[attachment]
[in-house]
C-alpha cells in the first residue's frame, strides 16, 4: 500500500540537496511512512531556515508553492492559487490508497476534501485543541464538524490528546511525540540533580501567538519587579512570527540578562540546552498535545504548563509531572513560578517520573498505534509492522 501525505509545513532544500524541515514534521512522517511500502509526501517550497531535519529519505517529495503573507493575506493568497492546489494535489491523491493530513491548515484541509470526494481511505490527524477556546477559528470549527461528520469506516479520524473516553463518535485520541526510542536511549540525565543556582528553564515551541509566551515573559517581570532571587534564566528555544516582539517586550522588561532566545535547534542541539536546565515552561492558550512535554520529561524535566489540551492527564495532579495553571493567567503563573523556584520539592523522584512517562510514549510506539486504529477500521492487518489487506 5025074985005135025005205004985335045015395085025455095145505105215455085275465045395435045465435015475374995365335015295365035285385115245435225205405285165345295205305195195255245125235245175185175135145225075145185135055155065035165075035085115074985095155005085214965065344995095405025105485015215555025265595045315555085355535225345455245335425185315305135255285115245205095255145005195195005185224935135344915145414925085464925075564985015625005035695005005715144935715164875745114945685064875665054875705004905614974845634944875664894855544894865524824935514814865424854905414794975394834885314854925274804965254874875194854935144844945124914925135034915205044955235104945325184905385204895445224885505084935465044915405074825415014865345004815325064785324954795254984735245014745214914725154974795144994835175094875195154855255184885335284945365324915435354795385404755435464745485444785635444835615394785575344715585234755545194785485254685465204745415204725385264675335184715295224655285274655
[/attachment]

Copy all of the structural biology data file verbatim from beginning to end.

[in-house]
C-alpha cells in the first residue's frame, strides 16, 4: 500500500540537496511512512531556515508553492492559487490508497476534501485543541464538524490528546511525540540533580501567538519587579512570527540578562540546552498535545504548563509531572513560578517520573498505534509492522 501525505509545513532544500524541515514534521512522517511500502509526501517550497531535519529519505517529495503573507493575506493568497492546489494535489491523491493530513491548515484541509470526494481511505490527524477556546477559528470549527461528520469506516479520524473516553463518535485520541526510542536511549540525565543556582528553564515551541509566551515573559517581570532571587534564566528555544516582539517586550522588561532566545535547534542541539536546565515552561492558550512535554520529561524535566489540551492527564495532579495553571493567567503563573523556584520539592523522584512517562510514549510506539486504529477500521492487518489487506 5025074985005135025005205004985335045015395085025455095145505105215455085275465045395435045465435015475374995365335015295365035285385115245435225205405285165345295205305195195255245125235245175185175135145225075145185135055155065035165075035085115074985095155005085214965065344995095405025105485015215555025265595045315555085355535225345455245335425185315305135255285115245205095255145005195195005185224935135344915145414925085464925075564985015625005035695005005715144935715164875745114945685064875665054875705004905614974845634944875664894855544894865524824935514814865424854905414794975394834885314854925274804965254874875194854935144844945124914925135034915205044955235104945325184905385204895445224885505084935465044915405074825415014865345004815325064785324954795254984735245014745214914725154974795144994835175094875195154855255184885335284945365324915435354795385404755435464745485444785635444835615394785575344715585234755545194785485254685465204745415204725385264675335184715295224655285274655